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'The Descendants' movie review, trailer: Trouble in paradise

descendants111811_optBY NANCY R. MANDELL
NEWJERSEYNEWSROOM.COM
MOVIE REVIEW

“The Descendants” is an emotionally complex film that director and co-writer Alexander Payne (“Sideways”) adapted from Kaui Hart Hemmings’ best-selling novel.

“My friends on the mainland think because I live in Hawaii, I live in Paradise…like a permanent vacation…” So we’re told by Matt King, the disillusioned narrator.

As the film’s protagonist, King is rather prosaic, a workaholic lawyer with a solo practice, a wife and two daughters he admits to neglecting—albeit benignly—mainly distinguished as the trustee to 25,000 acres of unspoiled land on the island of Kauai handed down in his family from Hawaiian royalty as the result of marriage between his great-great grandmother, a Hawaiian princess, and her haole (white or foreign) banker.

So what is George Clooney—certainly a Hollywood icon at this point in his career—doing in the low-key role of Matt King?

The answer is: acting…and doing it beautifully. Yes, this is the very same George Clooney of red carpet appearances and late-night talk show repartee, who entertains international celebrities at his villa on Lake Como, and who lends his celebrity to such humanitarian causes as the civil war in Darfur where genocide and starvation have killed hundreds of thousands. And yes, I insist that it is possible to believe Clooney in this unglamorous role much as it is possible to accept the film’s gorgeous setting (Phedon Papamichael directed the photography) as the site of a rather basic family drama. In the theater, we might describe Clooney’s self-effacing performance as the ability to suspend disbelief. He certainly succeeded in suspending mine!

We meet Matt as he is trying to come to terms with the water-skiing accident that has left his wife Elizabeth in what may be a permanent coma and cast him—the “backup parent”—as the primary caretaker of Scottie, their precocious, rebellious ten-year-old, and Alexandra, 17, so furious with her family that she gladly accepted banishment to boarding school.

The women in Matt’s life are played by Patricia Hastie—comatose in her hospital bed except for a brief flashback illustrating her previously athletic and adventurous lifestyle; Shailene Woodley (TV’s “The Secret Life of the American Teenager”) as Alexandra, and newcomer Amara Miller in the role of Scottie. The girls are beautifully cast.

Matt’s initial bewilderment in dealing with his new situation is complicated both by Elizabeth’s DNR and an impending deadline to sell the pristine family land to a developer. The staggering sum offered would solve the problems of Matt’s many cousins, most of whom are anxious for a green inheritance of a less ecological stripe.

If you’ve seen previews of “The Descendants” in a movie theater or on your own TV screen, you’re probably aware that Matt is shocked into active mode by learning (from Alex) that his wife had been in the midst of an affair at the time of her accident. Matt’s subsequent behavior takes him on a farcical journey to discover the lover’s identity and to track him down. While Scottie’s youth keeps her in the dark, Matt is encouraged and abetted in his quest by Alex and an unexpected companion, her old schoolmate Sid (Nick Krause) who turns out to be far more than just a goofy nuisance with a penchant for putting both feet in his mouth. (Wiley Alex had her reasons for bringing him along.)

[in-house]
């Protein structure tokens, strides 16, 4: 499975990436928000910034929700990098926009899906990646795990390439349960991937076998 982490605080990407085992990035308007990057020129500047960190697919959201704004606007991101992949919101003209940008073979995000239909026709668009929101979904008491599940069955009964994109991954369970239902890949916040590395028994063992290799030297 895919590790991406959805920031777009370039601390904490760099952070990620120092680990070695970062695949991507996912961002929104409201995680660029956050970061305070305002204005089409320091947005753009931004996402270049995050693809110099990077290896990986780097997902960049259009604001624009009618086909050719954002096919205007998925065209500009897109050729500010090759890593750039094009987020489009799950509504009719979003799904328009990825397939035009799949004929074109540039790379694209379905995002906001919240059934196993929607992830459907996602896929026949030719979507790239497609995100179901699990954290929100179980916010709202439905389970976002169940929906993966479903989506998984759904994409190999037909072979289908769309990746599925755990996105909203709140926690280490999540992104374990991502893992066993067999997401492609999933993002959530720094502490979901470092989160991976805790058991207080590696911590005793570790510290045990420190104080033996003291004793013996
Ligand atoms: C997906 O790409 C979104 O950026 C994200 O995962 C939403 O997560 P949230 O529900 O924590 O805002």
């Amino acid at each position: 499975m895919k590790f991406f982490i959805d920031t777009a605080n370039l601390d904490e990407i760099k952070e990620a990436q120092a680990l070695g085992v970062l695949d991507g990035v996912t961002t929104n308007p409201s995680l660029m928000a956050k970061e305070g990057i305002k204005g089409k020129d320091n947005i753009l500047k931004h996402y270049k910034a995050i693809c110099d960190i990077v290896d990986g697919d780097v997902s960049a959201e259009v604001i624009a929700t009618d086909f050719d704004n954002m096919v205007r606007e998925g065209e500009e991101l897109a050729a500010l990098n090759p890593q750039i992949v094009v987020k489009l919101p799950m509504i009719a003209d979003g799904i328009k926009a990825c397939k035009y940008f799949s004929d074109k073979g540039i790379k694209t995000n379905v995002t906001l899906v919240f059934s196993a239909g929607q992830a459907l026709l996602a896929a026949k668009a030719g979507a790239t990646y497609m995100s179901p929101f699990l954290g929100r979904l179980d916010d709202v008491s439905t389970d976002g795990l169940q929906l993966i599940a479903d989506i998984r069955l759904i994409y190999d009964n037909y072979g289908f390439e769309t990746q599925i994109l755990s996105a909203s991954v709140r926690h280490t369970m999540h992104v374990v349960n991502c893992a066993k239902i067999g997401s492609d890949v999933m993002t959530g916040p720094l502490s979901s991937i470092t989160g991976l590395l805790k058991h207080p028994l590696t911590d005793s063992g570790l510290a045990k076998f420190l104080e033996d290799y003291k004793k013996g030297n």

The family odyssey takes the Kings to his in-laws—Robert Forster effective as an angry father who blames Matt’s frugality for Elizabeth’s fate—and out-of it grandma “Tutu” (Barbara Lee Southern). Along the way, Matt meets purposely and/or accidentally with some of his relatives influenced by greedy Cousin Hugh, a guileful Beau Bridges. He also gets to confront his unworthy rival (Matthew Lillard) and earn the compassion of (Lillard’s) aggrieved wife, a memorable cameo by actress Judy Greer.

Throughout the film, the mainly Hawaiian score reinforces the exotic setting for the changing family dynamic and circumstances that rarely play out as expected.

As the mother of two daughters, I think what impressed me most about Clooney’s performance is the way he conveyed Matt’s perplexity, his feelings of helplessness as he stumbles to establish a new relationship with the two young women he has “inherited.” Little girls are so often the apple of their father’s eye; as they grow up, the subtle distance that develops between them becomes a mystery that may never be solved (or resolved), but can—as it is in Matt King’s case—certainly be accommodated. It just takes time and effort and mutual respect...which are pretty much the qualities director Payne brings to this sensitive and engaging story. Kudos—and maybe even Oscars—all around.

“The Descendants” opened Nov. 16 in selected theaters and goes into wider release on Nov. 18.

ALSO BY NANCY MANDELL

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